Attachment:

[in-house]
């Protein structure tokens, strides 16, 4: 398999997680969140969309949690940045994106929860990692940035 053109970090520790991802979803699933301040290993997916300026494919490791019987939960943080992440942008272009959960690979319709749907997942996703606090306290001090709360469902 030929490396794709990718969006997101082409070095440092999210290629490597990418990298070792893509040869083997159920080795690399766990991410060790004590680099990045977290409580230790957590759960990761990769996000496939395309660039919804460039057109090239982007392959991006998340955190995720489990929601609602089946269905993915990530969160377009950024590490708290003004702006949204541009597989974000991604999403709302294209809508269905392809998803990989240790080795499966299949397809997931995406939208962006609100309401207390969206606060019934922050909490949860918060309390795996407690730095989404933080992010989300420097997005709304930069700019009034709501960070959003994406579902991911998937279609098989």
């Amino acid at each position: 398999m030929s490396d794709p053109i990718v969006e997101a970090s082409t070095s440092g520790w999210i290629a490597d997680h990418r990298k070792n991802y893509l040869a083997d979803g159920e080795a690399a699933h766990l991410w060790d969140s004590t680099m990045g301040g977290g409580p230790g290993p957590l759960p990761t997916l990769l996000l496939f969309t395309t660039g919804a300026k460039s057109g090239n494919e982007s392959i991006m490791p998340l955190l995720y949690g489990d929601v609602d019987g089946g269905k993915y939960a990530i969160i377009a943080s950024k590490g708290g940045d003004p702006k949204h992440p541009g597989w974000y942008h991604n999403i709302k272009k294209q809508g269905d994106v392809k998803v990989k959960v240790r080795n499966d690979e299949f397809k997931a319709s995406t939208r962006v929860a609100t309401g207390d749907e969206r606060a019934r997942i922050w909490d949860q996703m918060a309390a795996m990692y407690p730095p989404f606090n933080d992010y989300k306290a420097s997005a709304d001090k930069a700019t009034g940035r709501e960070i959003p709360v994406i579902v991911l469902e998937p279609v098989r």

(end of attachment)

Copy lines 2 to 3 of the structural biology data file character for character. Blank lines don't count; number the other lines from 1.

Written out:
């Protein structure tokens, strides 16, 4: 398999997680969140969309949690940045994106929860990692940035 053109970090520790991802979803699933301040290993997916300026494919490791019987939960943080992440942008272009959960690979319709749907997942996703606090306290001090709360469902 030929490396794709990718969006997101082409070095440092999210290629490597990418990298070792893509040869083997159920080795690399766990991410060790004590680099990045977290409580230790957590759960990761990769996000496939395309660039919804460039057109090239982007392959991006998340955190995720489990929601609602089946269905993915990530969160377009950024590490708290003004702006949204541009597989974000991604999403709302294209809508269905392809998803990989240790080795499966299949397809997931995406939208962006609100309401207390969206606060019934922050909490949860918060309390795996407690730095989404933080992010989300420097997005709304930069700019009034709501960070959003994406579902991911998937279609098989």
């Amino acid at each position: 398999m030929s490396d794709p053109i990718v969006e997101a970090s082409t070095s440092g520790w999210i290629a490597d997680h990418r990298k070792n991802y893509l040869a083997d979803g159920e080795a690399a699933h766990l991410w060790d969140s004590t680099m990045g301040g977290g409580p230790g290993p957590l759960p990761t997916l990769l996000l496939f969309t395309t660039g919804a300026k460039s057109g090239n494919e982007s392959i991006m490791p998340l955190l995720y949690g489990d929601v609602d019987g089946g269905k993915y939960a990530i969160i377009a943080s950024k590490g708290g940045d003004p702006k949204h992440p541009g597989w974000y942008h991604n999403i709302k272009k294209q809508g269905d994106v392809k998803v990989k959960v240790r080795n499966d690979e299949f397809k997931a319709s995406t939208r962006v929860a609100t309401g207390d749907e969206r606060a019934r997942i922050w909490d949860q996703m918060a309390a795996m990692y407690p730095p989404f606090n933080d992010y989300k306290a420097s997005a709304d001090k930069a700019t009034g940035r709501e960070i959003p709360v994406i579902v991911l469902e998937p279609v098989r």